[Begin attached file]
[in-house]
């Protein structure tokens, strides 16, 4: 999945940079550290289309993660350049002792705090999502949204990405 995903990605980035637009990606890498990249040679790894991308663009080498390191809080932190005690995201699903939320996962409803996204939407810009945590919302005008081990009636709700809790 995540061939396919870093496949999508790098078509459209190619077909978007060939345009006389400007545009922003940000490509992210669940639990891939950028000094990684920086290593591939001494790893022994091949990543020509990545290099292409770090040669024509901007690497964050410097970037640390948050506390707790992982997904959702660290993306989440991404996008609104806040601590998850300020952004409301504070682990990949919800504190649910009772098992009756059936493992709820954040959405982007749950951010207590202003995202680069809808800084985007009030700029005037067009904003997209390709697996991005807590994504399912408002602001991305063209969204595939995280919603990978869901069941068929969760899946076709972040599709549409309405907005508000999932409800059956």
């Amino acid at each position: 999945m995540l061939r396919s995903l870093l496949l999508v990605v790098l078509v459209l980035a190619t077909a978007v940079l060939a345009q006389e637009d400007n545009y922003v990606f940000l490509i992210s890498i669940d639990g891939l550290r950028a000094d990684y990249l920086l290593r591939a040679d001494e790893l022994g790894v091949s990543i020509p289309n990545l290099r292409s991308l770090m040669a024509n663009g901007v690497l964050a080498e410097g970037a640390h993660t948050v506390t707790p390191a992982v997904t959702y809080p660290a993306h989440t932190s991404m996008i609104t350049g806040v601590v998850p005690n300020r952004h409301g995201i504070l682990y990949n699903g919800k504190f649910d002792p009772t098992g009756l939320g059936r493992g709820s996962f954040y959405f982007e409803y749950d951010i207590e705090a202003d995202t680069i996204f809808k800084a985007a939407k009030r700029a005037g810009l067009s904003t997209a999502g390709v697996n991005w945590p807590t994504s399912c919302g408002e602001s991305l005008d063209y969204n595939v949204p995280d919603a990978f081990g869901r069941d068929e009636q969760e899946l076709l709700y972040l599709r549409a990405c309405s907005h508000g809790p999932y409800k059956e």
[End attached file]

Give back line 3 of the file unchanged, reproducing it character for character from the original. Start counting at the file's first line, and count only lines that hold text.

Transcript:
């Amino acid at each position: 999945m995540l061939r396919s995903l870093l496949l999508v990605v790098l078509v459209l980035a190619t077909a978007v940079l060939a345009q006389e637009d400007n545009y922003v990606f940000l490509i992210s890498i669940d639990g891939l550290r950028a000094d990684y990249l920086l290593r591939a040679d001494e790893l022994g790894v091949s990543i020509p289309n990545l290099r292409s991308l770090m040669a024509n663009g901007v690497l964050a080498e410097g970037a640390h993660t948050v506390t707790p390191a992982v997904t959702y809080p660290a993306h989440t932190s991404m996008i609104t350049g806040v601590v998850p005690n300020r952004h409301g995201i504070l682990y990949n699903g919800k504190f649910d002792p009772t098992g009756l939320g059936r493992g709820s996962f954040y959405f982007e409803y749950d951010i207590e705090a202003d995202t680069i996204f809808k800084a985007a939407k009030r700029a005037g810009l067009s904003t997209a999502g390709v697996n991005w945590p807590t994504s399912c919302g408002e602001s991305l005008d063209y969204n595939v949204p995280d919603a990978f081990g869901r069941d068929e009636q969760e899946l076709l709700y972040l599709r549409a990405c309405s907005h508000g809790p999932y409800k059956e």